inevitably, I wandered down town to visit Boo Books. There I could sit and read. However, this time I was going with a purpose. I wanted something, anything, on Newcastle and the coal fields. I love Newcastle, but the place is poorly served in comparison with places further north when it comes to the record of life. It's only recently that the University of Newcastle has started to fill the gap.

It's also a problem for me in writing my history of Northern NSW, for Newcastle and the Lower Hunter occupies a special place in that history, in part as a counterpoint for events elsewhere in the North, in part in its own right.

The problem is that for much of the time, Newcastle as its own unique industrial world fell outside the sphere of influence of events further North3024162636_d2920da8ef and was therefore neglected. It was part of the North, but also part of a different world. In that world, the story of industrialisation and the Labour Movement, the specifically local and regional elements were neglected.

Newcastle and the Northern coal fields as they were called, had a far more profound impact on Australian history than people realise. I knew a little, but on this visit I was able to find and buy A History of the Miners' Federation of Australia. I knew the background, the context, but suddenly I had real content.

I can do something about this now. Ever heard of the Vend? Almost certainly not since I hadn't! It was actually, and this will not be clear from the link I gave you, an industrial combine linking mining and shipping interests of no mean power.

All of these things overlap. The names in the Australian Agricultural Company on the pastoral side are the names I know from my property histories. I know them, I know their graves. But the AA company also had an early monopoly on coaJanene Careyl mining and is part of the industrial history of Newcastle and the coal fields.

Back to that cafe a few paces away. I was meeting fellow writer and NEWC board member Janene Carey for a coffee before catching my plane.  I have known Janene since she started working at the Express as a freelance. She is a very good writer.

We talked about the purely domestic as well as writers and writing, including the need to actually get paid! She gave me some leads to people who still pay.

I fear that I was a little obsessed about the need to recognise and get recognition for the New England writing tradition. I say obsessed, for in Socratic tradition I was firing questions at her. Which New England connected writers have won the Nobel prize for literature? That sort of thing.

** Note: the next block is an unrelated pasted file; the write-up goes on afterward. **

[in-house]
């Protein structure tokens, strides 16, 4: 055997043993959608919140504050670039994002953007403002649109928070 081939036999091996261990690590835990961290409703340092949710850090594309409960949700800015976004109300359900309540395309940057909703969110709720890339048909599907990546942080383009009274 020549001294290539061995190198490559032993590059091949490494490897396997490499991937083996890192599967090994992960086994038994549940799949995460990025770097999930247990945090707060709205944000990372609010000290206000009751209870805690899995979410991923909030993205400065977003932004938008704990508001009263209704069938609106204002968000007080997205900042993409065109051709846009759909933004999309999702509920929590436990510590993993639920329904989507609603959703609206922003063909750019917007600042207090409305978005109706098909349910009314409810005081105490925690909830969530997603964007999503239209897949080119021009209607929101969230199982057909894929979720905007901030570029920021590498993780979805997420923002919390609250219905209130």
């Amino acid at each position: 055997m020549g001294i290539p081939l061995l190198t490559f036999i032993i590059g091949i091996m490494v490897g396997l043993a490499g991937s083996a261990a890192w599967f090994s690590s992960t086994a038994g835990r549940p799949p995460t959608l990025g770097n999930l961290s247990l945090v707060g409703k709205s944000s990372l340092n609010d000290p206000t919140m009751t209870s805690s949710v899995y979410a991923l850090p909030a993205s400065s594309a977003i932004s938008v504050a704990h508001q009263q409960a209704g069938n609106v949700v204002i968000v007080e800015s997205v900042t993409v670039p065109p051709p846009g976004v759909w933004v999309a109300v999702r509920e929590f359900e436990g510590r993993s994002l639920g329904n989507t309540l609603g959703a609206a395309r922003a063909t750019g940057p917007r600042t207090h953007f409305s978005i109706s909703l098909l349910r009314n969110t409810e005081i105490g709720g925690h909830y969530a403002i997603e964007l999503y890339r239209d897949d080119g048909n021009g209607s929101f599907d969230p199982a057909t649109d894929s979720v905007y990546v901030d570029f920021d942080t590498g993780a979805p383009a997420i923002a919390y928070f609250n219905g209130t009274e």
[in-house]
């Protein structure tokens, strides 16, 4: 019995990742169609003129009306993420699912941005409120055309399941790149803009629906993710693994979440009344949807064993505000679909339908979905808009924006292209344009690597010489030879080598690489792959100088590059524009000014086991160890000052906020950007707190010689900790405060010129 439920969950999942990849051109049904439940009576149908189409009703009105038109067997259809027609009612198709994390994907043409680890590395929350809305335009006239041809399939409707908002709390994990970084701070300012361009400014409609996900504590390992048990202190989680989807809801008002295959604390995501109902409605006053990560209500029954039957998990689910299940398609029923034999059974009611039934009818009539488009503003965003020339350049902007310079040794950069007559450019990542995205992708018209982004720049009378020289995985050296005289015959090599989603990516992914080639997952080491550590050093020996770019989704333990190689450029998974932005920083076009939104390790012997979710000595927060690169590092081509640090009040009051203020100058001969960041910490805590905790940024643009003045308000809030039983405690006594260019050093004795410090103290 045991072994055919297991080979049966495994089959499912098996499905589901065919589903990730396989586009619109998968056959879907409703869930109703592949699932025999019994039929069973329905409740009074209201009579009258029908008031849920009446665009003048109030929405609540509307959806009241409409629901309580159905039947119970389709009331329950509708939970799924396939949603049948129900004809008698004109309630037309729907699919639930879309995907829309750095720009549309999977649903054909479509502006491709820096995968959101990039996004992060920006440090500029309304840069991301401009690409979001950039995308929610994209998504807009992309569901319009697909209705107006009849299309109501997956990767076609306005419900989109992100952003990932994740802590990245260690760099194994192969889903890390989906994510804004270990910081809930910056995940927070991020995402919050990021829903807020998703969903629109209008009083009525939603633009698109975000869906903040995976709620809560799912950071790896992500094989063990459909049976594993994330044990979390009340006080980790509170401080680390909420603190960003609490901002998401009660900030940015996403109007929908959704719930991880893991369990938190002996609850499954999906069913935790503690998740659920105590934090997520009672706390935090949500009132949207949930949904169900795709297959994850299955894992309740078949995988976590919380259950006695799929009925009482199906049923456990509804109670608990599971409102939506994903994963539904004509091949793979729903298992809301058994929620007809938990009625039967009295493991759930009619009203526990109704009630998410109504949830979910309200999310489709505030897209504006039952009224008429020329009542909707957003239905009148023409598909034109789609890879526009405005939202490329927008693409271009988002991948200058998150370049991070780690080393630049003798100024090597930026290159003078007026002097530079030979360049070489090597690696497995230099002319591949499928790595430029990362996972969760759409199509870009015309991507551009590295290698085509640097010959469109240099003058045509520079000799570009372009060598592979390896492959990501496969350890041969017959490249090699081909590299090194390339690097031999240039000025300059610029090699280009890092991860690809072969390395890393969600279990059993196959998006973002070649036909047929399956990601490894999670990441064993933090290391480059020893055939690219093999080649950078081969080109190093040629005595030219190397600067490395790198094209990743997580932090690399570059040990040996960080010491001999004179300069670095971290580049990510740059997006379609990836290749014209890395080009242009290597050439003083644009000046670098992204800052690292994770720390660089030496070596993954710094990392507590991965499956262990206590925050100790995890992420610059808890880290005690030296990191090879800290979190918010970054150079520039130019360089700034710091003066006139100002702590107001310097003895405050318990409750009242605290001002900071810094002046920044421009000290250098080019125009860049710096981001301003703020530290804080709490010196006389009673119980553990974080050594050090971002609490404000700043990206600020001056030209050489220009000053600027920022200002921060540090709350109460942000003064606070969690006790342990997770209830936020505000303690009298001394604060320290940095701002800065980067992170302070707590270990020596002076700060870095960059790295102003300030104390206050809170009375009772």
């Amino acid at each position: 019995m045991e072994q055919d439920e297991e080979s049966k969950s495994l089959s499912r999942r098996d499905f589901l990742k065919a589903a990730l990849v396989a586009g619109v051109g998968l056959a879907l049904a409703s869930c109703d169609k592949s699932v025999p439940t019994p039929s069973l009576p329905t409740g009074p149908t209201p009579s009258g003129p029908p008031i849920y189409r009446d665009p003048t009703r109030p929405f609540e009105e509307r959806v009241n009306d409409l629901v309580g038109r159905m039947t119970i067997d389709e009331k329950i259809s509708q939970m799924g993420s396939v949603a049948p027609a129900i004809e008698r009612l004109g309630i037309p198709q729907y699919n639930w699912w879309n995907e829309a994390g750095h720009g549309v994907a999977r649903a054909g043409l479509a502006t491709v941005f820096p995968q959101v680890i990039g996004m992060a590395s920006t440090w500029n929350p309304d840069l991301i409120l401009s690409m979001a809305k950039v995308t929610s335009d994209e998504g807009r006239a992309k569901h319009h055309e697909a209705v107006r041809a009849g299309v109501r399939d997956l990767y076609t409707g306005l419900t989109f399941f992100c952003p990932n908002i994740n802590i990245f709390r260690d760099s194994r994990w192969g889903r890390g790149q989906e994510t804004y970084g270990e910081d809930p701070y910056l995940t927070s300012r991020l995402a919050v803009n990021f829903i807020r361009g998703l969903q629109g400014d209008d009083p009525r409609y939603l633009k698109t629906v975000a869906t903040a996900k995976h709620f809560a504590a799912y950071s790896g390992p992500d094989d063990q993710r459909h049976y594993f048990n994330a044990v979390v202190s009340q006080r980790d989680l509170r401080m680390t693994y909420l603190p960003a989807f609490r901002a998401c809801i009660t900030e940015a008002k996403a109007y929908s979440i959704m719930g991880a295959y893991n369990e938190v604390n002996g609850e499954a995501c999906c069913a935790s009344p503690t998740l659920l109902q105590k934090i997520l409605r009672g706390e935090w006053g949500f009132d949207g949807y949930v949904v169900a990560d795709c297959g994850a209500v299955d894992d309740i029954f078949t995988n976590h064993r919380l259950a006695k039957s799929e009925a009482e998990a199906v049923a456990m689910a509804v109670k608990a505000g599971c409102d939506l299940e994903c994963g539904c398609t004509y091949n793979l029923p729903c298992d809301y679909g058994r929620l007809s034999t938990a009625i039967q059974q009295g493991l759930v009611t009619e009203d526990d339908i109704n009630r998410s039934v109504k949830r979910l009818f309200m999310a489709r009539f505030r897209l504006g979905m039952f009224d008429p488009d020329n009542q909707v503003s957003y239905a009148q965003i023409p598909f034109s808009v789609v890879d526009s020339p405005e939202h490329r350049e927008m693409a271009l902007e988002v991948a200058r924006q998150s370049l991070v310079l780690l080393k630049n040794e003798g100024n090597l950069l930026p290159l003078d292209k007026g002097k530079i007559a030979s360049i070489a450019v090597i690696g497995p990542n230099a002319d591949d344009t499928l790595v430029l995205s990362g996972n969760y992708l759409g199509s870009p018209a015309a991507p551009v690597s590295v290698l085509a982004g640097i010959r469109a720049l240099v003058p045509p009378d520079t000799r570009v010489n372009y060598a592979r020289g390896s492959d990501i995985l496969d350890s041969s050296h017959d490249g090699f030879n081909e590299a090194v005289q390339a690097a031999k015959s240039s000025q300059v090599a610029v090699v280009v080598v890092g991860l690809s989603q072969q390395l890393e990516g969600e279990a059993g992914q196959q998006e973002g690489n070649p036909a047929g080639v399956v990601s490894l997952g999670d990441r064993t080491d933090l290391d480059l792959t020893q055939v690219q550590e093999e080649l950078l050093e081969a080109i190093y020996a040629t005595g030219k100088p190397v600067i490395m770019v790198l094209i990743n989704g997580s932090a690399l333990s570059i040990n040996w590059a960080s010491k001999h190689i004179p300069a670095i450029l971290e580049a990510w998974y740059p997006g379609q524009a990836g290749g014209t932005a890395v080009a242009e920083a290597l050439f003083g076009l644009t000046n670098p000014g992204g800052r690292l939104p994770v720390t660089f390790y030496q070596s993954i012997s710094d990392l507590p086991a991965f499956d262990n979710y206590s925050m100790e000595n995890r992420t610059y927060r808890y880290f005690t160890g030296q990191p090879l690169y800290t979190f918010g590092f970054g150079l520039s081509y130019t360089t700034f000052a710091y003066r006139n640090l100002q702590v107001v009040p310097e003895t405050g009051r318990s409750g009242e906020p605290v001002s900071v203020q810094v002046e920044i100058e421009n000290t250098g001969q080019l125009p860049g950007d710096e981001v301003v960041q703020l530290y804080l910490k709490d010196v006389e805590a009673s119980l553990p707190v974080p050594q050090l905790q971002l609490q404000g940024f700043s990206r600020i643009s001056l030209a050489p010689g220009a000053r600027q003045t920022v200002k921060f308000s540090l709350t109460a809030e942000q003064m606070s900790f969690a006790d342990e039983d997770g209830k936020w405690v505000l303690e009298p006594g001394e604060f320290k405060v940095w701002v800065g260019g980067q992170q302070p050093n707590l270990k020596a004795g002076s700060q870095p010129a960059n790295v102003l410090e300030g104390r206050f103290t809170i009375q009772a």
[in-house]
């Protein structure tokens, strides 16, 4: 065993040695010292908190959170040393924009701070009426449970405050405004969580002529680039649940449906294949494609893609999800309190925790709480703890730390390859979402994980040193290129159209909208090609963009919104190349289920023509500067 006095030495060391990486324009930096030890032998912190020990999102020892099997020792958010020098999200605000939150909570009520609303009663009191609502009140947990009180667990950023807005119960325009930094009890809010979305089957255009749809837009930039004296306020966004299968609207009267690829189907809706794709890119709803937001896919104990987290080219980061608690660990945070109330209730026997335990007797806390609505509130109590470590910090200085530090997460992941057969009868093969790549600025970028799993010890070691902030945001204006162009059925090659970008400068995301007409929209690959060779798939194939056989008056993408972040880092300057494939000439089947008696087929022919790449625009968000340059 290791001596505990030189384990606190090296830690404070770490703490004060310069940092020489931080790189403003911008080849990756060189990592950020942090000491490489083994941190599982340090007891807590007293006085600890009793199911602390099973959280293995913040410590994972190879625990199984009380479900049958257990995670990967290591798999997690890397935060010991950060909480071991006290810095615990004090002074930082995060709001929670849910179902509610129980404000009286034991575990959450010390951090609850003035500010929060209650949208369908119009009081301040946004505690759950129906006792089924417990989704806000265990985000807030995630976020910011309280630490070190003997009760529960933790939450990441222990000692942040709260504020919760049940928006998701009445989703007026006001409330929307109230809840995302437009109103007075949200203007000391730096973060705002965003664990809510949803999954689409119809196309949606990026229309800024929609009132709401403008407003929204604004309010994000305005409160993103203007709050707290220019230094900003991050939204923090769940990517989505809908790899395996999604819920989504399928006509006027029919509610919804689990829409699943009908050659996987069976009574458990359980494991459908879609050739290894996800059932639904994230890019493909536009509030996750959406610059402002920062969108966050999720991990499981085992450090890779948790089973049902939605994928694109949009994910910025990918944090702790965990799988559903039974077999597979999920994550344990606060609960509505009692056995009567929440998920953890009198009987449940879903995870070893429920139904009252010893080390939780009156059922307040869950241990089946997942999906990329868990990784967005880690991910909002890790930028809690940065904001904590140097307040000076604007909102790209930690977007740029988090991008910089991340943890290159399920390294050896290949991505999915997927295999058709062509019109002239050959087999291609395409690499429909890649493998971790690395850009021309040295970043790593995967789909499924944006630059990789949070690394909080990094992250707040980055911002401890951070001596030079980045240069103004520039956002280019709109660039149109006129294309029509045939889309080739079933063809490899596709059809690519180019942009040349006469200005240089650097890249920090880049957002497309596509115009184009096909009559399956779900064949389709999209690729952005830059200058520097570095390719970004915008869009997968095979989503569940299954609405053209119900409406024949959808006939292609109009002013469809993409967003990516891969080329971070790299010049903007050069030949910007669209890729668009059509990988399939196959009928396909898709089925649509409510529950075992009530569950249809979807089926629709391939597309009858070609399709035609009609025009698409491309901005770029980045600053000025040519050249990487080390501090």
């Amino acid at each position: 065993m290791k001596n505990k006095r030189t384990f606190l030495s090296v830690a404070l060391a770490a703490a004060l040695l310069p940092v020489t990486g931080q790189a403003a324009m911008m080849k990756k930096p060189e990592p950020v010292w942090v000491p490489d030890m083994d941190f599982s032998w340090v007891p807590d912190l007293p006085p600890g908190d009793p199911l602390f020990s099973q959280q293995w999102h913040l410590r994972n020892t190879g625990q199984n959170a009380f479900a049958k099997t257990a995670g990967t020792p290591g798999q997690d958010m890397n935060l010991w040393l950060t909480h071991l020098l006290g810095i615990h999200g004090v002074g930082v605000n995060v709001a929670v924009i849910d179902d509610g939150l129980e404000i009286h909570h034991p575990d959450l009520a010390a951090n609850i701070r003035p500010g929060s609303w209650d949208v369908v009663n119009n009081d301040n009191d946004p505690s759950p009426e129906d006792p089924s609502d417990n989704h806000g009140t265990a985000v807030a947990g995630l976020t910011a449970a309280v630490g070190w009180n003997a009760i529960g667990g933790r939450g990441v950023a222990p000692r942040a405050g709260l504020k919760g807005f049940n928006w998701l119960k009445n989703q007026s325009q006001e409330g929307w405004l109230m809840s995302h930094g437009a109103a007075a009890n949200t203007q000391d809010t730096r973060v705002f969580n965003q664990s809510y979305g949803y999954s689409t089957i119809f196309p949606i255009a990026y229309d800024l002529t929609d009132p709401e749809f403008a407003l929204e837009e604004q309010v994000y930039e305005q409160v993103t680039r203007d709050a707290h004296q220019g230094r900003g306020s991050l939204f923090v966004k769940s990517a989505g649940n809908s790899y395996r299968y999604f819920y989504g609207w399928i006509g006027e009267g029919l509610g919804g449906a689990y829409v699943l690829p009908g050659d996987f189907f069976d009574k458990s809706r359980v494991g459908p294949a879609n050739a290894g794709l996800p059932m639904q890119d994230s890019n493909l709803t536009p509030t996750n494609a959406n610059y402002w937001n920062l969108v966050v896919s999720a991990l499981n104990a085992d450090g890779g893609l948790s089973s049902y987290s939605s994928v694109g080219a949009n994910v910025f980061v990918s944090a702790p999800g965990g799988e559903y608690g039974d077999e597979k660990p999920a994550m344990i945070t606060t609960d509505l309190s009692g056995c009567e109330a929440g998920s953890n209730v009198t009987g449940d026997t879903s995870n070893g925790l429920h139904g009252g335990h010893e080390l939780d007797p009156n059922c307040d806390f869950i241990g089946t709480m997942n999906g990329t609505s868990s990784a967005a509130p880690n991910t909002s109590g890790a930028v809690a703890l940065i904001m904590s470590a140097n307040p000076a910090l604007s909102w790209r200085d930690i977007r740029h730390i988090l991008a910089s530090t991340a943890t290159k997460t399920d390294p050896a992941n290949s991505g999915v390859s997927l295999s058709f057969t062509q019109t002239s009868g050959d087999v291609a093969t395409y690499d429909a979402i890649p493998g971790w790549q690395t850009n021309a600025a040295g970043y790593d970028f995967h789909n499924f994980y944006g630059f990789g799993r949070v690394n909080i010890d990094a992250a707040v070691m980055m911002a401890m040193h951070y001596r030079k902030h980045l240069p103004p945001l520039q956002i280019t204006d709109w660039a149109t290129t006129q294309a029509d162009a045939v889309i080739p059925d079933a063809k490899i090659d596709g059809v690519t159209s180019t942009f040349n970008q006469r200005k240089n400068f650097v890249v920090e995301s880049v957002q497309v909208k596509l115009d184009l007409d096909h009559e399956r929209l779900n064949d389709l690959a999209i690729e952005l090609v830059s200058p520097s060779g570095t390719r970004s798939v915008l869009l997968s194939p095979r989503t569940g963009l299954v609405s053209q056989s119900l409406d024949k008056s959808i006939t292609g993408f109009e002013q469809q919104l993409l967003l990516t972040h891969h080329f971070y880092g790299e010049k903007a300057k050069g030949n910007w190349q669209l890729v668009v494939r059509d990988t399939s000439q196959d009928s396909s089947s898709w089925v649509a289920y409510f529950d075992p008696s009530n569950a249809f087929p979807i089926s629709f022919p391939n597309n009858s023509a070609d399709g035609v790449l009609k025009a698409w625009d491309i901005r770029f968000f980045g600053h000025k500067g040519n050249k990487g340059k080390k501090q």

Janene had to pick up her daughter from netball, so I wandered down to get a cab to the airport. Here I just report a Facebook post:

Friday to Armidale for a New England Writers' Centre - NEWC board meeting. I need to process that.

Saturday after coffee down town with a fellow board member, caught a taxi to the airport. The driver looked at me. "James", she said? I said yes.

"I have such fond memories of your family. I was nine when my father committed suicide. Your grandparents gave us their place at Urunga to stay rent free. They and your parents gave Mum work."

Of course I remembered her and her mum, although I had no memory of the tragedy itself. Just the family in their little house. I reminded her that she had baby sat us, my brother and I. She must have been fifteen.

"I always keep the fridge full, now", she said. It was important. "Perhaps we were hungry. We ate wheat bix with butter and Vegemite for lunch." "I loved that", I said.

At the airport she looked at me. "You look like a combination of your mum and dad", she said. I smiled, although I was close to tears. I thought bloody hell. If I could be remembered in that way, life would be worthwhile.

Probably time to finish, but I must add one other thing. On the way back from Armidale, I called in at the coffee place where I had lost my book. They had found it, So Annabella and I are back together again! 



Caroline Chapman said...

Boo Books is a fantastic asset to the Mall in Armidale. Lovely people who work there. So glad they have claimed that space. Glad you got Annabel back.

Jim Belshaw said...

Hi CC. Boo Books really is a great place. I really was pleased re AB. She is an old friend.